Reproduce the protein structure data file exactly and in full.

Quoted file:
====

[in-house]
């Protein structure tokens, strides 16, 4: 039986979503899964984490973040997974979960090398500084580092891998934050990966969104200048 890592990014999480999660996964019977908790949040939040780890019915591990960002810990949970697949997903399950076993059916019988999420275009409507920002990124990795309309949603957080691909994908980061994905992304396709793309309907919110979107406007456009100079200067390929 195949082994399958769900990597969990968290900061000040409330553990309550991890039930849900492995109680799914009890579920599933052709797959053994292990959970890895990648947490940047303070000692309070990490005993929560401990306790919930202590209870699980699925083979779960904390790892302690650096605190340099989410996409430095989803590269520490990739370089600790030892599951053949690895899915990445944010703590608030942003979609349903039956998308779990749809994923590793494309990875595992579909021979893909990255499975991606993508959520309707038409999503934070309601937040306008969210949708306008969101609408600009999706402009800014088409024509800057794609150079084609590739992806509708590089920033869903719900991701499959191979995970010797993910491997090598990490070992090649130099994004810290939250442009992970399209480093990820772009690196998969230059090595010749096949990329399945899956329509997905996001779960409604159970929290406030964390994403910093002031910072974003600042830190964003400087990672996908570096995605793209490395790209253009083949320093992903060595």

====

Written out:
[in-house]
């Protein structure tokens, strides 16, 4: 039986979503899964984490973040997974979960090398500084580092891998934050990966969104200048 890592990014999480999660996964019977908790949040939040780890019915591990960002810990949970697949997903399950076993059916019988999420275009409507920002990124990795309309949603957080691909994908980061994905992304396709793309309907919110979107406007456009100079200067390929 195949082994399958769900990597969990968290900061000040409330553990309550991890039930849900492995109680799914009890579920599933052709797959053994292990959970890895990648947490940047303070000692309070990490005993929560401990306790919930202590209870699980699925083979779960904390790892302690650096605190340099989410996409430095989803590269520490990739370089600790030892599951053949690895899915990445944010703590608030942003979609349903039956998308779990749809994923590793494309990875595992579909021979893909990255499975991606993508959520309707038409999503934070309601937040306008969210949708306008969101609408600009999706402009800014088409024509800057794609150079084609590739992806509708590089920033869903719900991701499959191979995970010797993910491997090598990490070992090649130099994004810290939250442009992970399209480093990820772009690196998969230059090595010749096949990329399945899956329509997905996001779960409604159970929290406030964390994403910093002031910072974003600042830190964003400087990672996908570096995605793209490395790209253009083949320093992903060595």